The answer has to do with the revelations of major drug companies’ cooperation with President Obama on shepherding ObamaCare to the finish line. In June 2012, the Wall Street Journal explained how this particular partnership formed. In 2009, drug companies were concerned that an Obama-led health-care reform effort would emphasize price controls and re-importation allowance–the latter being the process by which drugs sold cheaper abroad could be re-sold here, a case of foreign quasi-socialist health-care systems undermining the market forces in the U.S. that enable companies to be able to conduct the research and development that produces the drugs in the first place.

The administration worked out a deal with the pharmaceutical giants, but then Democratic Representative Henry Waxman demanded further concessions from the drug industry. The White House stepped in to protect them, and the drug companies responded with more pro-ObamaCare advertising.

That appeared to be the extent of the already-nauseating crony capitalism at the heart of ObamaCare. But the Times story suggests otherwise. And the inconsistency is the giveaway: the Justice Department is prosecuting high-profile companies (like Johnson & Johnson) for a practice the government plainly considers an illegal kickback scheme. And yet now that same government is giving the green light to the practice, which will be a financial boon to the companies that helped ObamaCare pass in the first place.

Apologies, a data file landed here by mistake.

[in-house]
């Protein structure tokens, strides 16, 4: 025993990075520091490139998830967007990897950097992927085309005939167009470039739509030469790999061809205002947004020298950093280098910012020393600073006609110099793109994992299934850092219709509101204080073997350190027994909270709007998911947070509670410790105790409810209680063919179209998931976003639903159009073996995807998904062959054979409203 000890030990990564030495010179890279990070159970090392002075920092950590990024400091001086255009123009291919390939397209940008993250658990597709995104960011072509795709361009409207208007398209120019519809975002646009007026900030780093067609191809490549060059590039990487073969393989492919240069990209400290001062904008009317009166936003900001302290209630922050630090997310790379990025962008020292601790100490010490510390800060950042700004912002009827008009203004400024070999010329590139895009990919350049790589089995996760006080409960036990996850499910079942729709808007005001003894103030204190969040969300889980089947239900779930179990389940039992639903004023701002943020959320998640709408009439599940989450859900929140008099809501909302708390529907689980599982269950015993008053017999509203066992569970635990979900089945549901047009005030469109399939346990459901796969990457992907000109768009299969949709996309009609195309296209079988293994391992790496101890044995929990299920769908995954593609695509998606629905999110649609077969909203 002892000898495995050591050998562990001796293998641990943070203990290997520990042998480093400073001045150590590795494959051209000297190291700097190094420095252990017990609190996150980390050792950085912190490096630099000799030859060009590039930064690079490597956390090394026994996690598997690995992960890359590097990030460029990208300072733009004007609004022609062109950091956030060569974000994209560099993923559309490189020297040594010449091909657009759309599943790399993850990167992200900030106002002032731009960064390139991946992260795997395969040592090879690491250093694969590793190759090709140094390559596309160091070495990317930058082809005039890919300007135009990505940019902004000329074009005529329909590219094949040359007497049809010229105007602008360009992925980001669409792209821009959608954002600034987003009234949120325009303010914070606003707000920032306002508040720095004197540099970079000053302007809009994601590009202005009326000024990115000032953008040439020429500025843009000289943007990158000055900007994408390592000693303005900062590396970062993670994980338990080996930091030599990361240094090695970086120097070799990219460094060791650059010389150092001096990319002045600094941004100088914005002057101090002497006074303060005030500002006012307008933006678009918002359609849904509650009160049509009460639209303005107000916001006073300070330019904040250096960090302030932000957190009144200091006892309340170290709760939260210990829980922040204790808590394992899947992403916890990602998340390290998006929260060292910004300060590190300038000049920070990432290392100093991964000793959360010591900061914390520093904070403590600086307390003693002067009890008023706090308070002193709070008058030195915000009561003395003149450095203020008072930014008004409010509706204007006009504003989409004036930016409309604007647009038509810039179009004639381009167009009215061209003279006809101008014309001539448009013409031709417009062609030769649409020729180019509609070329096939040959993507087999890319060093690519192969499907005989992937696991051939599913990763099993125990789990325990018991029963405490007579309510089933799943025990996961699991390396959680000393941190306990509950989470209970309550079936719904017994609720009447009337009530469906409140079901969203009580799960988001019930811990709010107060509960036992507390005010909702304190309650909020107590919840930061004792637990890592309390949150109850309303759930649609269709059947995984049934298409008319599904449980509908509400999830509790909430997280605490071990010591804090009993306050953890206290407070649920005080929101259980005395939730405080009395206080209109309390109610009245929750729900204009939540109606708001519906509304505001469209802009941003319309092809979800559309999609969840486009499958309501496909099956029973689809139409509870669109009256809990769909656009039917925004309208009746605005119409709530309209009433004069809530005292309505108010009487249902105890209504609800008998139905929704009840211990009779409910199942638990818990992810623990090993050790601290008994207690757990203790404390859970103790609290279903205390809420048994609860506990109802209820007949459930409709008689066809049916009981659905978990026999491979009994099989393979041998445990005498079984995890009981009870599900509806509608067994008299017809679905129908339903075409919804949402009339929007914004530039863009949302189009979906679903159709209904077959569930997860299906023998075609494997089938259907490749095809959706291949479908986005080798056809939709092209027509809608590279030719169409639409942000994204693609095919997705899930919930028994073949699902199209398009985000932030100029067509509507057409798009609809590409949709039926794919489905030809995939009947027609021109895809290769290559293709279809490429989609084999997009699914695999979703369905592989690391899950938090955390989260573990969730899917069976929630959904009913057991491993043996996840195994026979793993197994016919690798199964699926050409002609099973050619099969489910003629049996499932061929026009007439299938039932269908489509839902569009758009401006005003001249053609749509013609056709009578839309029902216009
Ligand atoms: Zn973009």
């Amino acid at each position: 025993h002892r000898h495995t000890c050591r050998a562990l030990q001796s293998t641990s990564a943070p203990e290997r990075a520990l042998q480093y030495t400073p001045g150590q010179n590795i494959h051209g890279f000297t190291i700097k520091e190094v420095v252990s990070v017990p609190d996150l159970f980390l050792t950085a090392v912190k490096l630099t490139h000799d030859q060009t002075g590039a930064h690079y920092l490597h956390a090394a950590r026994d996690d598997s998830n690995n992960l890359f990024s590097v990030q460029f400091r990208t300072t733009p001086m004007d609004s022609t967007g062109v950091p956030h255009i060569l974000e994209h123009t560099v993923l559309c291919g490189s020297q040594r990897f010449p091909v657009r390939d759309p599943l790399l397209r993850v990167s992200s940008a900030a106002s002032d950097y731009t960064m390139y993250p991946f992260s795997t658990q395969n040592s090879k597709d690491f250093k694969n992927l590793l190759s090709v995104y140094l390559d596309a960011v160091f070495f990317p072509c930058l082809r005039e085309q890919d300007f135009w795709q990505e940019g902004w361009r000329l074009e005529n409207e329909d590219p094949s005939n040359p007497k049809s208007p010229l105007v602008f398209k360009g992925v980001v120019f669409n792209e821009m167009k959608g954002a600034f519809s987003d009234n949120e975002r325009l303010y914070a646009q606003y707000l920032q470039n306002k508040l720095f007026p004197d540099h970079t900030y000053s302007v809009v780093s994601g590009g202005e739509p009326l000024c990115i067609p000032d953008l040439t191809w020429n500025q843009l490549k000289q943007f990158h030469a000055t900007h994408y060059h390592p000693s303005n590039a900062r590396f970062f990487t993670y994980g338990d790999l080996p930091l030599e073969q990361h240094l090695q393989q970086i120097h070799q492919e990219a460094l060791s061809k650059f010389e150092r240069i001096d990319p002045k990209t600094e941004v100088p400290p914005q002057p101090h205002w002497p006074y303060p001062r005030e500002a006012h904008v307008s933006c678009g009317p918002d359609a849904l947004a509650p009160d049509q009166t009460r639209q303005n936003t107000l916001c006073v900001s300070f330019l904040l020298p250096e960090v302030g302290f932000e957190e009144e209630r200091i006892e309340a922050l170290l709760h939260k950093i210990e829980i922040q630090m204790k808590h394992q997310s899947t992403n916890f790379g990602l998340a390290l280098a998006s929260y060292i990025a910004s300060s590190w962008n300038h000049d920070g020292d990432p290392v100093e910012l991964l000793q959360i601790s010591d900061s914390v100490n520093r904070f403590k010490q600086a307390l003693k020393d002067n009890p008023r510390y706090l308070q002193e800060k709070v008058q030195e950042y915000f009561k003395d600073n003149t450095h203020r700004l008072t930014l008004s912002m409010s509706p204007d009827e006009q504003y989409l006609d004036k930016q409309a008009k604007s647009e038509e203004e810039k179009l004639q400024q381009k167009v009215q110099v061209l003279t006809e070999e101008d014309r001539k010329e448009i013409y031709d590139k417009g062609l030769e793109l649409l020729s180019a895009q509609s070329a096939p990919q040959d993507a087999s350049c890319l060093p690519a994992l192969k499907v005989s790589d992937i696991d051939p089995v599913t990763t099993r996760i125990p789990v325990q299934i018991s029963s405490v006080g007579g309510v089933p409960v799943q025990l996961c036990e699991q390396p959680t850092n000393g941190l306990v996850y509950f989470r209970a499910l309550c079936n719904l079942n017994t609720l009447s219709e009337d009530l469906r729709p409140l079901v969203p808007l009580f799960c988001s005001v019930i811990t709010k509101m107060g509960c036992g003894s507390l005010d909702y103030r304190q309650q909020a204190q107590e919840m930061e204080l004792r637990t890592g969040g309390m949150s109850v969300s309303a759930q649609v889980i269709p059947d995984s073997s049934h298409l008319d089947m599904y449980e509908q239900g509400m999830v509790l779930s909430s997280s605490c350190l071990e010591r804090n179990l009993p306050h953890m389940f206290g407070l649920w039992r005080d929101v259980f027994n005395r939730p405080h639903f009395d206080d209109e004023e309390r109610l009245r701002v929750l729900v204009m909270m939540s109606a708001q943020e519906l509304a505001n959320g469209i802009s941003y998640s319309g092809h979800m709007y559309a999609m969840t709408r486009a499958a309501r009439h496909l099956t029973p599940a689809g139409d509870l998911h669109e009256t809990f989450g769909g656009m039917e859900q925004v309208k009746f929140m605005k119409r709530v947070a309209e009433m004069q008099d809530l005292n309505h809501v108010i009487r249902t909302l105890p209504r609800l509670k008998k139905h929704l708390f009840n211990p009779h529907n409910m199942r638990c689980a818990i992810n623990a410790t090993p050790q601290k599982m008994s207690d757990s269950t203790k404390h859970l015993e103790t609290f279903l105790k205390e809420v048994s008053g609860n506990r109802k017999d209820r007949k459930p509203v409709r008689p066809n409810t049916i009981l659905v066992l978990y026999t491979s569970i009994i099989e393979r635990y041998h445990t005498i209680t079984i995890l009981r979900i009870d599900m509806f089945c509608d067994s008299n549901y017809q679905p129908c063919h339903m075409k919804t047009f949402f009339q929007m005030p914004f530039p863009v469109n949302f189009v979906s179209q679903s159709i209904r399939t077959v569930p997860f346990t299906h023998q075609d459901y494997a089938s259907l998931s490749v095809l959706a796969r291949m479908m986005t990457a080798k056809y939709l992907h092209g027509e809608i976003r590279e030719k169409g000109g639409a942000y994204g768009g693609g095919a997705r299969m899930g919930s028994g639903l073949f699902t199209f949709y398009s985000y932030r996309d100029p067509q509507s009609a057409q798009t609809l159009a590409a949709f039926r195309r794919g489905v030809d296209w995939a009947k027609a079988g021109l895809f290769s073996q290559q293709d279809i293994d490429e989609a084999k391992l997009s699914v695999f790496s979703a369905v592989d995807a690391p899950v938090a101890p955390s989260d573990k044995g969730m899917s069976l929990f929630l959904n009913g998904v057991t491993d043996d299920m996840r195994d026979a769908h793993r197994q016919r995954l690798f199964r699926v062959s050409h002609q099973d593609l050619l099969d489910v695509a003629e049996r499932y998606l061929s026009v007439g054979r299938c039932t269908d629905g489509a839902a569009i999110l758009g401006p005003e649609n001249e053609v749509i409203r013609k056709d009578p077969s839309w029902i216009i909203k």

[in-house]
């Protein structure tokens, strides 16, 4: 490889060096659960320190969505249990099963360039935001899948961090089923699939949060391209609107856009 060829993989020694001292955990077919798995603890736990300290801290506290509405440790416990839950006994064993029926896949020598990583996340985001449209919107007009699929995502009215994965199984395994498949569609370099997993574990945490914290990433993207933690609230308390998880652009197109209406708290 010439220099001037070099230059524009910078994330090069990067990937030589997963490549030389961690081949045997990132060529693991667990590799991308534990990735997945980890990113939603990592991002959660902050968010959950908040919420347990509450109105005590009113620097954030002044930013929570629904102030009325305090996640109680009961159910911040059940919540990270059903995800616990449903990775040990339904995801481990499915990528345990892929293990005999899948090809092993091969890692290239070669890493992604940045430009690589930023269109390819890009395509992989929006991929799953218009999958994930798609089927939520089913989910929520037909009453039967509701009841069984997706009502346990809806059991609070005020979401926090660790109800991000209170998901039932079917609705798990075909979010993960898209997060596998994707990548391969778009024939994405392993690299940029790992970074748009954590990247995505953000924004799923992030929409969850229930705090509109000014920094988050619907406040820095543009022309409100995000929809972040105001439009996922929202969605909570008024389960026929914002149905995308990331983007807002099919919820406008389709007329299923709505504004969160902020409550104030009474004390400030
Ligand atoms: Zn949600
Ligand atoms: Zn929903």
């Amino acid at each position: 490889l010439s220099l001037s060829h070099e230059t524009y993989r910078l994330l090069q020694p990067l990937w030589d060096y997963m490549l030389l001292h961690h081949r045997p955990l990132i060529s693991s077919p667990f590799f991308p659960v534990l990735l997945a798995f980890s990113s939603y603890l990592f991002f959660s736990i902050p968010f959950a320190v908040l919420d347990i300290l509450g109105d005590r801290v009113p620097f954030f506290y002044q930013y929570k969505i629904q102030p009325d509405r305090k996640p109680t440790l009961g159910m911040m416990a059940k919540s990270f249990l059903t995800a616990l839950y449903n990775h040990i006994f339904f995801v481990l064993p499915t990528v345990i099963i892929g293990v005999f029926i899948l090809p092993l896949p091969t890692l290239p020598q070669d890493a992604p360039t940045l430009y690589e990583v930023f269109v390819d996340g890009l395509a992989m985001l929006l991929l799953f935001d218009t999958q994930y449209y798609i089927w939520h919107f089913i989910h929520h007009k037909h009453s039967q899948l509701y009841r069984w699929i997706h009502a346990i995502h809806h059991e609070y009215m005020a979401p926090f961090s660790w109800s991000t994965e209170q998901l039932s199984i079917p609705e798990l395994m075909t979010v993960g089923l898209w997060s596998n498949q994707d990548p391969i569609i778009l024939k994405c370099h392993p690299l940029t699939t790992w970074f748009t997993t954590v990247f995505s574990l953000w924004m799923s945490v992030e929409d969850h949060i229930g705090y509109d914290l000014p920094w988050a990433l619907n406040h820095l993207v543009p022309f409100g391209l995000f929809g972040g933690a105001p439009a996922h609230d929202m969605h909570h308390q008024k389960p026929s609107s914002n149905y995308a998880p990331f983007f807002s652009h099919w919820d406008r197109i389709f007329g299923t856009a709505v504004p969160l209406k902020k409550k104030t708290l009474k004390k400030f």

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Flotsam and Jetsam

It took Barack Obama to turn an ex-president into a sleazy “bag man.”

What will it take for the left to break with the anti-Semites, racists, and Israel-bashers? “Democracy for America, the progressive group that grew out of Howard Dean’s campaign for president, is standing by its support for a House candidate who backs a radical single-state solution in the Middle East and suggested in an interview that Jewish Reps. Jane Harman and Henry Waxman should ‘pledge allegiance to this country as the country they represent.”